- On the extracurricular side, I worked on the finishing touches for the Illicit Trade Summer School in Groningen, which took place at the beginning of July and was a huge success! I’ve been helping to organise that over the last 6 months as part of a team of 5 and as part of the Groningen Honours College, so it was exciting and satisfying to see it actually take place and to meet all the participants from across the world, although obviously also very tiring as an intense week of organising all-day classes and a 1-day excursion to Rotterdam Port, the US Embassy in the Hague and to a major bank in Utrecht. Aside from that (which was technically in July), in Krakow we had a career day with various career panels focusing on diplomacy and government, cultural organisations and NGOs, corporates and finally freelancers, and we organised the group exhibition that I also mentioned above. While crossing various borders daily in the Alps, I also finally came up with a concrete idea for the summer research project I’m working on (also for the Honours College), and I’m going to research and write a long-read piece on borders in Europe: looking into what they represent today, how they’ve evolved historically, how they impact people’s lives.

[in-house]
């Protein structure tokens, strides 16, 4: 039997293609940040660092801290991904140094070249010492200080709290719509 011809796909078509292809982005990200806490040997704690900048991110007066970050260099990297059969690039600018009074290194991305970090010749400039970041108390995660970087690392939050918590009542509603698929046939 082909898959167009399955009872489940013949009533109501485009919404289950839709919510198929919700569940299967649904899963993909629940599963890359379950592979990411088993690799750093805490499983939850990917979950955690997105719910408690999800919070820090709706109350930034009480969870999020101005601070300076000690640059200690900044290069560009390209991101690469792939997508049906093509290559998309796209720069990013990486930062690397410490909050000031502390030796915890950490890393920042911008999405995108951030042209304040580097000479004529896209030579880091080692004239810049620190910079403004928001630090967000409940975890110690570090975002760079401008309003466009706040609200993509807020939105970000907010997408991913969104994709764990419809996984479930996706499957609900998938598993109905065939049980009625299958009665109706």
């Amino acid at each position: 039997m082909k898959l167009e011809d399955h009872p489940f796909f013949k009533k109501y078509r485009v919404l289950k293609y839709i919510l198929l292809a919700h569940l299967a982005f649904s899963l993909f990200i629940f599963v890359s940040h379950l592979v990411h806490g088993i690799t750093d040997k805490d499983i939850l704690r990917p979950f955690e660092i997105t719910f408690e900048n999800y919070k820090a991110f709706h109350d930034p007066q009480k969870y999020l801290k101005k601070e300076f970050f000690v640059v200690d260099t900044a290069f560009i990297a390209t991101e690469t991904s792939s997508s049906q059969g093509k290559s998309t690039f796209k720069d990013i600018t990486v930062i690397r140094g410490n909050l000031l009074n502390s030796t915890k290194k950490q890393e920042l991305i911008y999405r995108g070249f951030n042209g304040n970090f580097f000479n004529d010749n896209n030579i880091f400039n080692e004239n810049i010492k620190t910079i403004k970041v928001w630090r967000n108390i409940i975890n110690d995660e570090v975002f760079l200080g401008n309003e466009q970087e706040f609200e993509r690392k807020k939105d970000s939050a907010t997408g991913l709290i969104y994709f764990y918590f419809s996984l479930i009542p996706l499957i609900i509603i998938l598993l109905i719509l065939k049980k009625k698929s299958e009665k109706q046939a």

- On the travelling side, the first week of June was spent at home in Hampshire, full of walks around Mottisfont, horse riding around the New Forest, tennis with family, runs through country lanes and general preparations for June’s big trip: a week in the French and Italian Alps with my mother, climbing Gran Paradiso (4,061m high) and attempting to summit Mont Blanc. After acclimatising on the highest mountain in Italy, we headed up to the Tête Rousse hut at 3,167m high, to spend a night prior to summiting on Mont Blanc. The weather overnight surrounding our route up to the summit was cloudy, windy, rainy and eventually deemed too dangerous to begin an ascent that day and was paired with a week of too high temperatures on the Grand Couloir, which melts the ice and dislodges boulders and rocks that can kill anyone crossing the couloir at the wrong moment. So our guides decided it wasn’t to be this time, and we returned to Chamonix to instead go rock climbing and ice-climbing on the Mer de Glace glacier. After months of training and anticipation I was obviously incredibly disappointed! But apparently it’s very common to need a couple of attempts to catch the right weather window. Despite our disappointment, it was still a fantastic and energetic week up high in the mountains, away from civilisation and I really didn’t want to leave! I also took that week as my opportunity for a digital detox, with no access to the internet for an entire blissful week!